After completing a 500-meter swim, participants hopped on their bicycles and took off on a 26-kilometer ride that took them west on Peconic Bay Boulevard, then west on Hubbard Avenue to East Main Street, then east to Doctors Path and north to Sound Avenue, where they went east again to Manor Lane and from there south to the boulevard for the return to the town beach. After dropping their bikes off in the transition area, they hit the road again, this time on foot, for a 5K run along Peconic Bay Boulevard east to Laurel Lane and back, with a diversionary loop on Timothy and High Meadow lanes.

“Everything about this event was great,” said race champion Holl, a physics teacher at Sachem North High School, where he is also a cross country and track and field coach. “The bike course was beautiful. The markings were great. The volunteers, the whole thing was great,” he said.

Race finisher Scott Robertson, 45, of Riverhead, concurred. “I can’t say enough good things about the Town of Riverhead,” he said. “The town board, the police, the level of cooperation for an event like this is just fantastic.”

Robertson was one of several contestants who remarked on the difficulty of the swim in choppy waters this morning.

“It was like being in a washing machine,” he said.

Today’s event was produced by RaceAwesome and announced by Terry Bisogno.  The second annual PBMC Health Jamesport Triathlon is tentatively set for July 10, 2016.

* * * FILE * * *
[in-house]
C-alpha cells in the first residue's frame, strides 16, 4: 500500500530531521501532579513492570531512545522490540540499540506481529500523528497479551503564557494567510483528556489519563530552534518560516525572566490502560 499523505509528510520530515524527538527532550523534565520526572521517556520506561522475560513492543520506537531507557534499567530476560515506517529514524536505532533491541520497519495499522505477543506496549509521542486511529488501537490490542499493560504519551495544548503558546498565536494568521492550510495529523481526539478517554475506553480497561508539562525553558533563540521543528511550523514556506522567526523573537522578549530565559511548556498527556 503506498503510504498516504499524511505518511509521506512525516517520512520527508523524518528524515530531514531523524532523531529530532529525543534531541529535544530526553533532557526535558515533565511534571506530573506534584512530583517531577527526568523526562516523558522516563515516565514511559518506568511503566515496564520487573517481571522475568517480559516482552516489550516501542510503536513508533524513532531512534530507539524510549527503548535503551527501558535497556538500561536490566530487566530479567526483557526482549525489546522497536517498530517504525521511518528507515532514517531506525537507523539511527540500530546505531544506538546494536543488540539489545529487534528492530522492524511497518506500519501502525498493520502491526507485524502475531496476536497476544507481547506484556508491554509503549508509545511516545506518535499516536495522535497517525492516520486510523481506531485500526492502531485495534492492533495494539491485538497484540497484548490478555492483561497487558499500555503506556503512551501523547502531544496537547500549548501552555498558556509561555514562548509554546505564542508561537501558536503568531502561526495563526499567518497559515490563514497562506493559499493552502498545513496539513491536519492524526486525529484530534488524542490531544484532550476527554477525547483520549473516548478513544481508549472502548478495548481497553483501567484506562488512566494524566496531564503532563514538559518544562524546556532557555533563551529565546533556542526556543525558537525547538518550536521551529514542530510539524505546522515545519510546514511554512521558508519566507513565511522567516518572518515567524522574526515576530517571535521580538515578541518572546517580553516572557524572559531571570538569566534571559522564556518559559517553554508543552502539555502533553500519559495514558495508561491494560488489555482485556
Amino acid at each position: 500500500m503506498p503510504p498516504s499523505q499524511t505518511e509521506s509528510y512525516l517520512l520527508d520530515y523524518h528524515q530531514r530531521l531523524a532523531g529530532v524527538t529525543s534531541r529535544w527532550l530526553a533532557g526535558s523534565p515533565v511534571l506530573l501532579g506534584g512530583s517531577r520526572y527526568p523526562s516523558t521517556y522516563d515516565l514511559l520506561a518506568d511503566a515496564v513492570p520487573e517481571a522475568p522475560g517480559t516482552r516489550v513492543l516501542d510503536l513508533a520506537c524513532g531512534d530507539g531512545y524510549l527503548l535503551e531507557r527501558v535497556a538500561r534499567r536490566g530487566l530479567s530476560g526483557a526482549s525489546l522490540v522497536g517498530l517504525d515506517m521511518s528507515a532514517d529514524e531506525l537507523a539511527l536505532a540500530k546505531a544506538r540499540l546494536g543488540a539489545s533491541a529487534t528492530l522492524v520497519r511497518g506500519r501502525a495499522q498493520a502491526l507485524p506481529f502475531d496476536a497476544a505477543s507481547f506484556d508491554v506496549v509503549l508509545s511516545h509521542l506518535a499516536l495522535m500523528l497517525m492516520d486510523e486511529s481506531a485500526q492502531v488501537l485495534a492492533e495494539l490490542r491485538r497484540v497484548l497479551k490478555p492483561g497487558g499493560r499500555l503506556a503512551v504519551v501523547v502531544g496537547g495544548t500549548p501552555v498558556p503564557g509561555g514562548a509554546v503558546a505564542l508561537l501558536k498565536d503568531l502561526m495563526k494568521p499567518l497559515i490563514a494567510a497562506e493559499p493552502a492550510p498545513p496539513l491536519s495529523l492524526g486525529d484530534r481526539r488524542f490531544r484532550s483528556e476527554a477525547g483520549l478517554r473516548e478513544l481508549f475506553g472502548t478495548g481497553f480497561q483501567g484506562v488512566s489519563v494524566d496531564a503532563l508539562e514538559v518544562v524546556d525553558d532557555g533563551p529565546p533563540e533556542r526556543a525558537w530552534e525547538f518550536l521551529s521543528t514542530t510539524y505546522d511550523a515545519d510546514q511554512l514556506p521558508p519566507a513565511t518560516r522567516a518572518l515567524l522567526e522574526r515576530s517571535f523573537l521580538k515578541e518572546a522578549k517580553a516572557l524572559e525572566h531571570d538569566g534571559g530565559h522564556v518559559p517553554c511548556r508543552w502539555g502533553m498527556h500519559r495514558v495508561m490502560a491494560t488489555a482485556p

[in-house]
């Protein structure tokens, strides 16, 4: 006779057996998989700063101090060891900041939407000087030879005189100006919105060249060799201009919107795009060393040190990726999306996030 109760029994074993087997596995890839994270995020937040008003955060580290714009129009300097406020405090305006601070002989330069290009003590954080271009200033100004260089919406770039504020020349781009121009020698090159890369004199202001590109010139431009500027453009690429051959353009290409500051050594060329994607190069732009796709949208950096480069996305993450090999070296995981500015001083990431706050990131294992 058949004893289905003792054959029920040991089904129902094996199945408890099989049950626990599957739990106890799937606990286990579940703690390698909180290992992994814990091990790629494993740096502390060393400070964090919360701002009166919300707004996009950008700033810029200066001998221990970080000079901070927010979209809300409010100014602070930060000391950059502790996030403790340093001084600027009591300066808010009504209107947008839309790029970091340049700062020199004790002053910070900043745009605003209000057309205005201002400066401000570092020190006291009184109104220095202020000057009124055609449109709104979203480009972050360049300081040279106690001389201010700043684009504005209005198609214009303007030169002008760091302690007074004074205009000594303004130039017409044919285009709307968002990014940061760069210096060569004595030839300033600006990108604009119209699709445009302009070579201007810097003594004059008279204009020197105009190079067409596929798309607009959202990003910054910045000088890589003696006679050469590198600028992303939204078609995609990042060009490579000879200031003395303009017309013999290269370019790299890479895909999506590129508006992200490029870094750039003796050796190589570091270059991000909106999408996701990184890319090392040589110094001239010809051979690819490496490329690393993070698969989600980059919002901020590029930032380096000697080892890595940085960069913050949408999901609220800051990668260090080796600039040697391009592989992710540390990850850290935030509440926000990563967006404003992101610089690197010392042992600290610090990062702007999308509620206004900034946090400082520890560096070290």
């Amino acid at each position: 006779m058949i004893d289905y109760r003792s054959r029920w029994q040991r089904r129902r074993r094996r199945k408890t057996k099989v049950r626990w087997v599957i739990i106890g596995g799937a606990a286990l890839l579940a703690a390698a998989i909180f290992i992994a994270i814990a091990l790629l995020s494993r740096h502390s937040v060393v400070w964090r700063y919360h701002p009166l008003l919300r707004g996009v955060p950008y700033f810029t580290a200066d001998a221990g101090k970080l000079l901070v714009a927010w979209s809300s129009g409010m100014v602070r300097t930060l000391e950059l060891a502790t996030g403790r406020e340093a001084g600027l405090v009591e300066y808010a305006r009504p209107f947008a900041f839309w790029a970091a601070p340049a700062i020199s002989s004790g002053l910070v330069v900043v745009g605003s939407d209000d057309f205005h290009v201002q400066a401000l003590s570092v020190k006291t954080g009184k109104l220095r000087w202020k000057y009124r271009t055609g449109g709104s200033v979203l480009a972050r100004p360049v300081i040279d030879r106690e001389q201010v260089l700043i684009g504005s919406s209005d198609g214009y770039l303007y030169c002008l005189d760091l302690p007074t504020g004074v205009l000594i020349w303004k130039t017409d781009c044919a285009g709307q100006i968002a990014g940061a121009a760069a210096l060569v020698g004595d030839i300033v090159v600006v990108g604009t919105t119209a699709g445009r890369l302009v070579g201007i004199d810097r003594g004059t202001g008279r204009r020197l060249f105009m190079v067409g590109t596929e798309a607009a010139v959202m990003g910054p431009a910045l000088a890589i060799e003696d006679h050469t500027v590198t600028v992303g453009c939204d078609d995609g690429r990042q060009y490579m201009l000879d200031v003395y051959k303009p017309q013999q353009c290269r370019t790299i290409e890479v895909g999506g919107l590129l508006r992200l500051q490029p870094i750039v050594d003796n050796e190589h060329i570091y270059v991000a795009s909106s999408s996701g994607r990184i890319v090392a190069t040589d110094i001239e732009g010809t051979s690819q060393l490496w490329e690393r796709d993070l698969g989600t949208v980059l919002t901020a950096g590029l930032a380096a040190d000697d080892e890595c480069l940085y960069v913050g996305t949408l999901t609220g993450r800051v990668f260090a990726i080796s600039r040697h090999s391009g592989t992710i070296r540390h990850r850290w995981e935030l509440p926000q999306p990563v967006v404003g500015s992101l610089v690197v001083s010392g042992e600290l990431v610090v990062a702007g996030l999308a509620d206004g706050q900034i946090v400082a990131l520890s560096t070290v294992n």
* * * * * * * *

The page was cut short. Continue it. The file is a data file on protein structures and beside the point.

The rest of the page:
2015_0726_daniella_maria_arturi
Daniella Maria Arturi

The cause behind the race
The triathlon was a fundraiser for the Daniella Maria Arturi Foundation, established in 1996 by Marie and Manny Arturi, of Laurel, shortly after they lost their infant daughter to an extremely rare blood disease called Diamond Blackfan Anemia. The disease is characterized by a failure of the bone marrow (the center of the bone where blood cells are made) to produce red blood cells, according to the foundation’s website. The incidence of the disease, which usually appears in the first year of life, is estimated to be just 5 to 10 cases for every million babies born.

Daniella Maria died of pneumocystis pneumonia at age 7 months, as a result of high-dose steroid treatment aimed at arresting the disease. The tragedy highlighted the devastating consequences of very limited information and lack of experienced doctors when caring for children with extremely rare disorders. They were determined to try to prevent lack of information and treatment protocols from affecting other children suffering from the disease.

“You either sue or you do something,” Marie Arturi said today after the start of the race. “You can’t just sit tight.”

To date, the Daniella Maria Arturi Foundation has encouraged the donation of more than $40 million for Diamond Blackfan Anemia research and improvements in clinical care, she said. There is currently no known cure. DBA patients need stem cell transplants and repeated blood transfusions or treatment with corticosteroids, which can have significant side effects.

RiverheadLOCAL photos by Denise Civiletti

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Denise is a veteran local reporter, editor, attorney and former Riverhead Town councilwoman. Her work has been recognized with numerous awards, including investigative reporting and writer of the year awards from the N.Y. Press Association. She is a founder, owner and co-publisher of this website.Email Denise.